On August 28, TikToker @vincemanuele posted a video with the text “Girl at the front of Target in Phoenix keeps saying ‘Marco’ every time a little girl or boy passes her.” In the video, you can faintly hear someone in the background saying what appears to sound like “Marco.” “Human trafficking is real,” the caption reads, adding that the user’s father “reported” the girl to someone.
The video racked up more than 11 million views, with many of the comments focusing on how terrifying it was, even though the little girl in question can’t be seen in the video (and it isn’t even totally clear whether the voice is saying “Marco” in the first place.) Many chimed in claiming they’d seen someone doing something similar at a local Starbucks, or that they’d heard of this happening at a Target in their hometown. The subtext was clear: that pedophiles are using children as bait to abduct other children at Target.
The Marco Polo video is a example of a trend that’s unfortunately all too common on TikTok: people posting videos warning about elaborate trafficking schemes at big-box stores, whether it stems from a sense of moral urgency or a desire for clout. For whatever reason, Target in particular is frequently cited as a trafficker locus: in the past, videos have gone viral on TikTok claiming that criminals are lurking in the produce aisles to abduct young women, or that men are tying zip ties to women’s cars in parking lots to mark them as victims. Yet actual trafficking experts say such claims hold no weight, even though they may garner millions and millions of views. “I have never heard a case of anyone being abducted from Target in my 20 years in this field,” Jean Bruggeman, executive director of Freedom Network USA, a national network of anti-trafficking advocates, previously told Rolling Stone.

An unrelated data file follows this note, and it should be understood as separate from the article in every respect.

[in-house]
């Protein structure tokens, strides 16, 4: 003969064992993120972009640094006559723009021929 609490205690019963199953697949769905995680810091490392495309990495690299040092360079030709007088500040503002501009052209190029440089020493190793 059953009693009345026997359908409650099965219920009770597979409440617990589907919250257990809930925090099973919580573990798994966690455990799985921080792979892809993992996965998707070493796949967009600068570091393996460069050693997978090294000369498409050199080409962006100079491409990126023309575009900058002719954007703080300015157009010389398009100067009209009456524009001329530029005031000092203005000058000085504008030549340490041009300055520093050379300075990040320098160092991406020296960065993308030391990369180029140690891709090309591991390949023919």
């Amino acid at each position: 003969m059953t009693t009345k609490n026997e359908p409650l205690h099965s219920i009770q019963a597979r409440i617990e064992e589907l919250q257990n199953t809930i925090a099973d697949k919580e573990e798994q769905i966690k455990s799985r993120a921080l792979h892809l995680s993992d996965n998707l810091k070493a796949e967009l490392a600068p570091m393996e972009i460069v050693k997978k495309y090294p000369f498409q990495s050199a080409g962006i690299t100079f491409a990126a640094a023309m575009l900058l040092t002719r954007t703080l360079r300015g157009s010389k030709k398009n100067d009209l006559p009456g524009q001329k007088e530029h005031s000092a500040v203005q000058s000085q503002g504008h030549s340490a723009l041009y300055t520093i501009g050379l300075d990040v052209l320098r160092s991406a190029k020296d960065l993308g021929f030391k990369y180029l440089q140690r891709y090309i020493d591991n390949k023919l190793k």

With regards to this specific Marco Polo video, some commenters attempted to debunk it, claiming they had encountered the greeter employed at this specific location and that she was not a little girl, but a friendly older woman; some also claimed she wasn’t saying “Marco” at all, but “morning,” or “welcome.” Yet the damage appears to have largely been done, with some other commenters claiming they had called the store to issue a report based on the video. Other creators have also made videos joking about not wanting to assist kids who may be separated from their parents in their stores, out of a fear of being trafficked themselves.
Of course, trafficking is a real issue — it just doesn’t tend to occur in big-box department stores, with shadowy figures lurking in the aisles using creepy children as bait. More often than not, traffickers are people who are trusted friends, partners, or loved ones of victims, who tend to be from marginalized backgrounds, such as LGBTQ teenagers who have left home after being rejected by their families. Videos like the Marco Polo Target trafficking clip have a dual effect: they obscure the actual methodologies of traffickers, stoking fear and spreading misinformation in the process.
This week on Don’t Let This Flop, cohosts Brittany Spanos and Ej Dickson discuss the Marco Polo Target trafficking hoax as part of their weekly Moral Panic segment, as well as dissect the Don’t Worry, Darling Venice Film Festival fiasco, the rise of the TikTok bimbo, and debate whether Leo DiCaprio’s tendency to date women under 25 has anything to do with his climate change advocacy.